The Book Of The Thousand Nights And A Night, Vol 1 Page-187

The Book Of The Thousand Nights And A Night, Vol 1

A plain and literal translation of the arabian nights entertainments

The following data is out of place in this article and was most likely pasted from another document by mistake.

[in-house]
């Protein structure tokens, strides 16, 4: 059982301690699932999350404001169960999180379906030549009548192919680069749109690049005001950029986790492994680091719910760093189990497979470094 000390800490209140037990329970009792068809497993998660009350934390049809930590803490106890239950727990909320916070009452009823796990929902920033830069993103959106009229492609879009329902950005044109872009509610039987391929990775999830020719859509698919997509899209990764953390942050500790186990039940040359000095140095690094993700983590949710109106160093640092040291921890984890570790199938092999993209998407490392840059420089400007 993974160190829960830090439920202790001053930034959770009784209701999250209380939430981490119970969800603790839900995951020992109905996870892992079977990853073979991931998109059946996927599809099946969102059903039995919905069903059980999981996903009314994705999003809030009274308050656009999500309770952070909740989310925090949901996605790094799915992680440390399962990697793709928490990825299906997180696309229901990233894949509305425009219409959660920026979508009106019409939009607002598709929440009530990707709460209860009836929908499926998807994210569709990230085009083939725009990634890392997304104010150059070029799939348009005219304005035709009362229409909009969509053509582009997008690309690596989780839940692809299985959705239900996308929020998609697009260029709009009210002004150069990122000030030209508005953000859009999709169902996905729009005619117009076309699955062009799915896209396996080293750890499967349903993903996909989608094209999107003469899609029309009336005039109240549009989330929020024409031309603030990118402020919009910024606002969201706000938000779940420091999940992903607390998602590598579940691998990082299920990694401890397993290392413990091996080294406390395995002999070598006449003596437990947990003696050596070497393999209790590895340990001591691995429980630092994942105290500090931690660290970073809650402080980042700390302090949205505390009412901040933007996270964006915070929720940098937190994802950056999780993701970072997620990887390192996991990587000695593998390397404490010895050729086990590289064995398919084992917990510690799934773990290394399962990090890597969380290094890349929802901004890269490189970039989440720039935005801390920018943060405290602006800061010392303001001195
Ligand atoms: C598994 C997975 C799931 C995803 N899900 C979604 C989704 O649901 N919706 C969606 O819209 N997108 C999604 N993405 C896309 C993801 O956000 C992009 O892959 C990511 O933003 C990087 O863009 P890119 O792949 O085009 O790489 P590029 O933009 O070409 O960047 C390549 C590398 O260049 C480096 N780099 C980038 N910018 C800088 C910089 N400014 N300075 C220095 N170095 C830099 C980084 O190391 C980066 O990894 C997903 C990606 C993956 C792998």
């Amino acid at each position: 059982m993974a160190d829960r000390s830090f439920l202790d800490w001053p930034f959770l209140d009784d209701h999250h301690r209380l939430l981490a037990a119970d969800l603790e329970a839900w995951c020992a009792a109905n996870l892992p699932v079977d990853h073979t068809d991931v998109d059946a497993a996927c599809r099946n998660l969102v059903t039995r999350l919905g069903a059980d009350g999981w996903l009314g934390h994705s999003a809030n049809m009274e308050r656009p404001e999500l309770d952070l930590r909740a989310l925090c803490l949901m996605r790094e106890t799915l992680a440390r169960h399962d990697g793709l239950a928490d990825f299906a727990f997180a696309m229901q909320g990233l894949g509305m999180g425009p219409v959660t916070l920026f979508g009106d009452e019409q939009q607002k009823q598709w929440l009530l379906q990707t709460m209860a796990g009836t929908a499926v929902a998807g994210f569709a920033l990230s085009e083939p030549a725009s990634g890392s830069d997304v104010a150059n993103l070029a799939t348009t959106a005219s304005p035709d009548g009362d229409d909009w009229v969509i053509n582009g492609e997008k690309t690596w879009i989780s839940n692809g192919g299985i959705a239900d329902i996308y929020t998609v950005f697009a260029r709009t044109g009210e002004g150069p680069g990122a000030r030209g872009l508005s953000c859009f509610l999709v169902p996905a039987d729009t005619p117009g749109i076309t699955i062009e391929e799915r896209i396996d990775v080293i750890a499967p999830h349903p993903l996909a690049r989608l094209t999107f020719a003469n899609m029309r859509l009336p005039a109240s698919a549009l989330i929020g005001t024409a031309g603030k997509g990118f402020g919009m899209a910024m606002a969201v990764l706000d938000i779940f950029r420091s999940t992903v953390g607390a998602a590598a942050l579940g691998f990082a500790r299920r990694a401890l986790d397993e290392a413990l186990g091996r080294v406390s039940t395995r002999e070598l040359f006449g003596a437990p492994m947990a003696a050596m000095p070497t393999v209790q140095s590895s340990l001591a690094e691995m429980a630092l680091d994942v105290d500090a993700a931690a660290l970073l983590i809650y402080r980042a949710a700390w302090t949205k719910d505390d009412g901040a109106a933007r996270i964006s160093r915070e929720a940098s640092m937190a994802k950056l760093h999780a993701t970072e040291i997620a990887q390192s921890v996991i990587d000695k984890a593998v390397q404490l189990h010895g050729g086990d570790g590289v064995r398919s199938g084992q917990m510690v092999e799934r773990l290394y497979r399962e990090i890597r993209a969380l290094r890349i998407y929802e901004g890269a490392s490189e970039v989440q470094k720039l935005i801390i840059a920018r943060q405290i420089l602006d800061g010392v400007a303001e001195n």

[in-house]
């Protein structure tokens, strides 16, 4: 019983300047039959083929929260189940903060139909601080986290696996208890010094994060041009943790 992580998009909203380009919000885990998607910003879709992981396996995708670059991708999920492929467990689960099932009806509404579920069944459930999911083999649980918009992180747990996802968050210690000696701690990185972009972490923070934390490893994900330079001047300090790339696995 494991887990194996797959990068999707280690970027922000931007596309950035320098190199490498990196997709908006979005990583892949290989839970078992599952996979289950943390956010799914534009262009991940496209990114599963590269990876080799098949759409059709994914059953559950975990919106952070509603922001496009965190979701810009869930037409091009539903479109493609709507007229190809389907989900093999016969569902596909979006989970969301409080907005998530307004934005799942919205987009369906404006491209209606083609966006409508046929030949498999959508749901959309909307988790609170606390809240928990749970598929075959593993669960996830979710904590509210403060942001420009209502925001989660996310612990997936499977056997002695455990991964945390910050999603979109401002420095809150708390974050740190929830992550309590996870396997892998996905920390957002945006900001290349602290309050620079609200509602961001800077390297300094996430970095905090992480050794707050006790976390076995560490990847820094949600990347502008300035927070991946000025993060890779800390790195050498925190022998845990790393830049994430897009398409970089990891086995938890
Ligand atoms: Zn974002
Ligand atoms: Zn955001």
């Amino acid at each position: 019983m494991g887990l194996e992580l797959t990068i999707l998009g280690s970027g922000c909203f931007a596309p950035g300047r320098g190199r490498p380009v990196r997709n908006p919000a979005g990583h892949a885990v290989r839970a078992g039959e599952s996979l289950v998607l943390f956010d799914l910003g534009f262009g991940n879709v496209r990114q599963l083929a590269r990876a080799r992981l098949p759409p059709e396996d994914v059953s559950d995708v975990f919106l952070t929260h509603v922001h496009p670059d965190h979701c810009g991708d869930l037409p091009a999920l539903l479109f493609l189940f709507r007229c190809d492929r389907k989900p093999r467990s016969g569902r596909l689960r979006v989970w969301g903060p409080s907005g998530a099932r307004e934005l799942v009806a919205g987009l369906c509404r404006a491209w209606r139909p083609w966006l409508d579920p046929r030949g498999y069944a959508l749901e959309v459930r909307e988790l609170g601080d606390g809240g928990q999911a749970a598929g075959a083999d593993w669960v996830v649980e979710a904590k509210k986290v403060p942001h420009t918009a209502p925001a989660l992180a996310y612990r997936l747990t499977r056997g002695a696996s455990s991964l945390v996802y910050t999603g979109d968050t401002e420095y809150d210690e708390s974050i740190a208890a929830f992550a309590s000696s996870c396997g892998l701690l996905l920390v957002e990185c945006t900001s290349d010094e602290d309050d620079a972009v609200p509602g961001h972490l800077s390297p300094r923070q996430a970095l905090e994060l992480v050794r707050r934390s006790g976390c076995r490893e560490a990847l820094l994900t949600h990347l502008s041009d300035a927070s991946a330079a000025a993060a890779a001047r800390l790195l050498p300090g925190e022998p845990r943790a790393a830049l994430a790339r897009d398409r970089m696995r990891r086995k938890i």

the gardener for three dinars. But when I went in to my wife and set them before her, she took no pleasure in them and let them lie by her side; for her weakness and fever had increased on her and her malady lasted without abating ten days, after which time she began to recover health. So I left my house and be. taking me to my shop sat there buying and selling; and about midday behold, a great ugly black slave, long as a lance and broad as a bench, passed by my shop holding in hand one of the three apples wherewith he was playing. Quoth I, “O my good slave, tell me whence thou tookest that apple, that I may get the like of it?” He laughed and answered, “I got it from my mistress, for I had been absent and on my return I found her lying ill with three apples by her side, and she said to me, ‘My horned wittol of a husband made a journey for them to Bassorah and bought them for three dinars.’ So I ate and drank with her and took this one from her.” [FN#359] When I heard such words from the slave, O Commander of the Faithful, the world grew black before my face, and I arose and locked up my shop and went home beside myself for excess of rage. I looked for the apples and finding only two of the three asked my wife, “O my cousin, where is the third apple?”; and raising her head languidly she answered, “I wet not, O son of my uncle, where ‘tis gone!” This convinced me that the slave had spoken the truth, so I took a knife and coming behind her got upon her breast without a word said and cut her throat. Then I hewed off her head and her limbs in pieces and, wrapping her in her mantilla and a rag of carpet, hurriedly sewed up the whole which I set in a chest and, locking it tight, loaded it on my he-mule and threw it into the Tigris with my own hands. So Allah upon thee, O Commander of the Faithful, make haste to hang me, as I fear lest she appeal for vengeance on Resurrection Day. For, when I had thrown her into the river and none knew aught of it, as I went back home I found my eldest son crying and yet he knew naught of what I had done with his mother. I asked him, “What hath made thee weep, my boy?” and he answered, “I took one of the three apples which were by my mammy and went down into the lane to play with my brethren when behold, a big long black slave snatched it from my hand and said. ‘Whence hadst thou this?’ Quoth I, ‘My father travelled far for it, and brought it from Bassorah for my mother who was ill and two other apples for which he paid three ducats.’ He took no heed of my words and I asked for the apple a second and a third time, but he cuffed me and kicked me and went off with it. I was afraid lest my mother should swinge me on account of the apple, so for fear